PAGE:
Monkeys, marble and a respite from the Massachusetts election

I’m doing fairly well for a grandmother who had a monkey tangled up in her hair last month on a ghat in Varanasi at sunset. Back home again now, I can report that in the midst of the zap that is India, with its heartbreaking, gorgeous, hallucinatory, dazzling, kaleidoscopic, mind-blowing grandeur and loud reality -- a place where having a monkey’s hand trapped in your dreadlocks is pretty par for the course -- I came to three decisions about my own country.

The first is that if the people on the streets of India can keep their humor and good nature, I can keep mine.

I left for the subcontinent the day before the Massachusetts election, and so arrived in a state of rage, despairing that we would ever see healthcare reform. I nearly bit the head off the kindly driver of a tiny rattletrap car -- which had broken down by the side of the road to Agra -- when he inquired innocently, from under the hood, if I knew anything about wiring.

But after a few days on the subcontinent, I came to the unshakable belief that we will have decent enough healthcare reform, and soon. What’s going to help America rebound from Bush/Cheney is what saved and saves India -- love, nonviolence, a lot of help, radical playfulness and perspective. I saw Indians living in spaces the size of my bathtub, giddily colorful amid the squalor and deprivation, making themselves beautiful and focusing on what they do have.


And I remembered that here we have a 59-vote majority, all but a handful of the senators perfectly good Democrats, who’ve passed an adequate healthcare bill, yet we’re mewling and puking and acting like victims. Of course we are coming through the most toxic political cleanup since the Civil War: What happened during the George W. Bush years was in its way as devastating as the earthquake in Haiti, or daily life for much of India -- just as many dead, and a constitution nearly destroyed. Suffering is suffering.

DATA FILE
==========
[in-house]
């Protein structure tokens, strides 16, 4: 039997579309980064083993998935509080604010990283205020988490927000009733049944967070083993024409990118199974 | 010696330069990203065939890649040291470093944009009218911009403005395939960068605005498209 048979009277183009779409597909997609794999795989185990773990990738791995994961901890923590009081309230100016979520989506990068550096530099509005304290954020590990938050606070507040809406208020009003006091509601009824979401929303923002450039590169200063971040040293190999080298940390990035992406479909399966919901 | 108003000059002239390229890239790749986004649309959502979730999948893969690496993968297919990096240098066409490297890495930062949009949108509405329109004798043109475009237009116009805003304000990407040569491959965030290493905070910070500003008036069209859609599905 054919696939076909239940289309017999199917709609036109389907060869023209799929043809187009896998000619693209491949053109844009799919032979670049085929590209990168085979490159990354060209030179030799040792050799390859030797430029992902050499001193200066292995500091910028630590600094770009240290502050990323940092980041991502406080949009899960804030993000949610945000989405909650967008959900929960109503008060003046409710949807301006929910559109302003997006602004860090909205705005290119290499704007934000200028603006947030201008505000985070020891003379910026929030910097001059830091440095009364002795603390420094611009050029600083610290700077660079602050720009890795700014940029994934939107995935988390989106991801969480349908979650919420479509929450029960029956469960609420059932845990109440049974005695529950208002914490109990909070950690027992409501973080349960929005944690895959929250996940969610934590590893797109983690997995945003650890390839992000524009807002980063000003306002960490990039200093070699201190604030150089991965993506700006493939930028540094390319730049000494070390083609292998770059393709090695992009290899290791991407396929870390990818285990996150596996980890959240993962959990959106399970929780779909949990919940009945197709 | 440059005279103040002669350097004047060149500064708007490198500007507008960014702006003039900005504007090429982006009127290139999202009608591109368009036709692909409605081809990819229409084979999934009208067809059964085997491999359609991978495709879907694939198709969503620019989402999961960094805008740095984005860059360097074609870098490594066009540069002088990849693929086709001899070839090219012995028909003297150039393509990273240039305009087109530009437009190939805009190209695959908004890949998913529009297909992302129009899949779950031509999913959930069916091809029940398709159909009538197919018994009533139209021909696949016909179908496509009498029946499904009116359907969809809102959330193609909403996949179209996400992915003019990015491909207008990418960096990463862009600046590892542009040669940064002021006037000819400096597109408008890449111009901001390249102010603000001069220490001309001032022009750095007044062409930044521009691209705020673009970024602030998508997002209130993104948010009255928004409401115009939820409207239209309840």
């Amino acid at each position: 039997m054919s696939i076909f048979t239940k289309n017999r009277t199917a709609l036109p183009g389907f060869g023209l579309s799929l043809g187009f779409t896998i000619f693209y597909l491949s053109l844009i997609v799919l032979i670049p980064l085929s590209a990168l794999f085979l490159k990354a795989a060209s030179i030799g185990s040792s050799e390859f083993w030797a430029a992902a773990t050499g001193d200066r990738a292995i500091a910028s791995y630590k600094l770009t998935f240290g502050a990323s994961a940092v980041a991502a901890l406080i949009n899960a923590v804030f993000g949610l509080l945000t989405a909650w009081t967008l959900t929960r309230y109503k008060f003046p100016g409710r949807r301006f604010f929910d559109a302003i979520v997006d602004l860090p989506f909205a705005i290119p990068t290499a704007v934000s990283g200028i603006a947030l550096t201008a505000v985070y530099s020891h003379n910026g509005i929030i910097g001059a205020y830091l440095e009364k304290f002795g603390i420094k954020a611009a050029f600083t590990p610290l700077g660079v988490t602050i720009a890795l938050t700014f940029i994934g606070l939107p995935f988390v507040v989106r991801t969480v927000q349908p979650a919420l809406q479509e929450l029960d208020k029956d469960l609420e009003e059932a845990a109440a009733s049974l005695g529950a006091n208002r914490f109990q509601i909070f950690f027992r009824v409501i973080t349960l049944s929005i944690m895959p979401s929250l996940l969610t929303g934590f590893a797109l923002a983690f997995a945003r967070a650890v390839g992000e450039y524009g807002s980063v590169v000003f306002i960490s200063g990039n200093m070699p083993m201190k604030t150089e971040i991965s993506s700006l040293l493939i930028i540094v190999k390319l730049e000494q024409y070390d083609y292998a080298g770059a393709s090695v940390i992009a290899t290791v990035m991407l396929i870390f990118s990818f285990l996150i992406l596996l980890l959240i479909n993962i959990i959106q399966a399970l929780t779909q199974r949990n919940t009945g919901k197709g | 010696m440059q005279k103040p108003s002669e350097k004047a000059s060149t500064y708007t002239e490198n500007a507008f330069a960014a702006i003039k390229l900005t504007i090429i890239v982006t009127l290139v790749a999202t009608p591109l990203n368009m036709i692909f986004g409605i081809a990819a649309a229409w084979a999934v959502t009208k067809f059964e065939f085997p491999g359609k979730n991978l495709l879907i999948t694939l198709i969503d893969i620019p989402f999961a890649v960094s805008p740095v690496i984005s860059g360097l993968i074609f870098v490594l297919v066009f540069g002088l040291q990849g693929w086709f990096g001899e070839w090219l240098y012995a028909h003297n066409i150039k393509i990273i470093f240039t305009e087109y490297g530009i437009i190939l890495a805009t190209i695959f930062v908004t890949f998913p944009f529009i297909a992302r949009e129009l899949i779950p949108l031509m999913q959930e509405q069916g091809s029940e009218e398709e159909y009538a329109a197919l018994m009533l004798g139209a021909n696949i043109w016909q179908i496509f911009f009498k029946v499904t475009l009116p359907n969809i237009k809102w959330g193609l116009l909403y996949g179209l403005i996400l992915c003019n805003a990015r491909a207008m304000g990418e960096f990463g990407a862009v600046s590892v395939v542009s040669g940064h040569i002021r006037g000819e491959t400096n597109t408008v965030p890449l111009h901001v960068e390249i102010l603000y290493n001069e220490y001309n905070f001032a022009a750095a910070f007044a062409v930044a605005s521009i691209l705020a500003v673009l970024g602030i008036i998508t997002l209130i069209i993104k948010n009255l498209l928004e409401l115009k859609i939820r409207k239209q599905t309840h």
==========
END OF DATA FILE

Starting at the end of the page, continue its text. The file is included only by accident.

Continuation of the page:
So we have to do what is working slowly in the wreckage of Haiti and India: We don’t give up; we take care of each other; we act like grown-ups; we work with what we have; we get our game back.

It’s just like what happened on that trip to Agra. Once I quit sputtering, I gave my driver the blue cord handle of a paper shopping bag I was carrying, and he gamely used it to get the car running again.

The second decision I made in India is to forgive John Edwards. If no one else is going to, I will. My mother would have. She was an old Adlai Stevenson/Jack Kennedy liberal, and I am too. Of course, she also had Alzheimer’s, and I have jet lag so severe that I walked smack into the glass door of a coffeehouse this morning. So maybe take our forgiveness with a grain of the salt that freed India.

But she would have railed against Edwards for a few months and then forgiven him. She had a sense of decency that was common in my parents’ generation. She would have piled on when Edwards became this season’s Old Testament goat, but then at some point she would have let it go and gone on to register voters.